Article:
Common Triggers for Rheumatoid Arthritis



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Rheumatoid Arthritis Flare Ups

Rheumatoid Arthritis Diagnosis. Medical Concept.

As someone who lives with rheumatoid arthritis, it’s always good to get through a few weeks, or even months, without a significant pain flare up. Unfortunately, almost everyone with the condition will suffer a flare up at some time or another. They won’t usually occur for no reason. Here we’re looking at the most common triggers for rheumatoid arthritis flare ups.

1.   Infection

Many rheumatoid arthritis medications supress the immune system which can mean you are at higher risk from infection and even something as simple as the common cold can result in a flare up. A study carried out in 2012 by the Mayo Clinic in Minnesota[i] and then published in the Arthritis and Rheumatism Journal found that nearly 50% of the 584 rheumatoid arthritis patients they followed had more than one infection that was serious enough to require hospitalisation.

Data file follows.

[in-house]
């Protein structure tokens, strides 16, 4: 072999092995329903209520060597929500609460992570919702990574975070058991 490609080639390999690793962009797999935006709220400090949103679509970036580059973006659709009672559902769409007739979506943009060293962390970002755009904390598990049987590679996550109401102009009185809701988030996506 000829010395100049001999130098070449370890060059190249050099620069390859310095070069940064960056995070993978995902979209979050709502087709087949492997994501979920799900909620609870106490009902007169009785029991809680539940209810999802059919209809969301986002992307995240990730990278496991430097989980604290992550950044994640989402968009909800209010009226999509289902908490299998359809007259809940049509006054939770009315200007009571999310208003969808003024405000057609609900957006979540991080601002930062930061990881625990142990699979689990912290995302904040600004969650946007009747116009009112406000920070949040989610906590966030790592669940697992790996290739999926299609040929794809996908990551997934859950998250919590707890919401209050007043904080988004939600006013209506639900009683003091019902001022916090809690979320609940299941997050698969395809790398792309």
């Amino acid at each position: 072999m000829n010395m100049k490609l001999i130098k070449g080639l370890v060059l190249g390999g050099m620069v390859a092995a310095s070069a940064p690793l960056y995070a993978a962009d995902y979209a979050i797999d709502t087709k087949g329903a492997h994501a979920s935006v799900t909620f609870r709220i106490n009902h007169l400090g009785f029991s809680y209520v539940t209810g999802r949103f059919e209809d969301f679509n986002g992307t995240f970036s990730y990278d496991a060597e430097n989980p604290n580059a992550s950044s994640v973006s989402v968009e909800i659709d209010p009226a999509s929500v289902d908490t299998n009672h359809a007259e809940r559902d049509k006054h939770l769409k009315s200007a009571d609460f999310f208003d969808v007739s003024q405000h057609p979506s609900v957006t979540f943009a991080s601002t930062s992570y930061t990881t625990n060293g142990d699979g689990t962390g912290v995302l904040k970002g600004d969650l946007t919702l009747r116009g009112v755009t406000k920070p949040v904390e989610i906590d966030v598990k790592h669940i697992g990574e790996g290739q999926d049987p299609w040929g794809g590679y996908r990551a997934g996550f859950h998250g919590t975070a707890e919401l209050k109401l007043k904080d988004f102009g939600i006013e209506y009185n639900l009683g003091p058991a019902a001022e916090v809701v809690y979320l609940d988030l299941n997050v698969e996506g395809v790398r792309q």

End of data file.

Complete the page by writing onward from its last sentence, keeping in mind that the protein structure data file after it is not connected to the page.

2.   Fatigue

Overexertion is a leading trigger for rheumatoid arthritis inflammation and overexertion that leads to fatigue can result in a rheumatoid arthritis flare up. Managing your lifestyle to avoid situations where you are pushed beyond your manageable limits is something you need to consider and you also need to be ready to take time out and a rest whenever your body signals that it needs it.

3.   Food

Both doctors and people living with rheumatoid arthritis have come to an agreement over certain foods leading to flare ups but the issue lies in the fact that the foods that cause flare ups are different for everybody. A study on food triggers would be very difficult as so many people have so many different reactions and therefore it is important to have a close understanding of your own condition, pinpoint your own food triggers, if you have any, and then avoid those foods wherever possible.

4.   Pregnancy

Though pregnancy is not on the cards for all people with rheumatoid arthritis, if you do plan to start a family it is worth noting how pregnancy can affect the condition. Being pregnant causes the immune system to shut off and often it results in the main and most painful symptoms of rheumatoid arthritis going into remission. However, the months just after giving birth are often a trigger for a painful rheumatoid arthritis flare. A 2011 review of studies into rheumatoid arthritis and pregnancy found that around 75% of women experience remission from their symptoms during pregnancy but as many as 90% then experience a flare up during the first year after giving birth.

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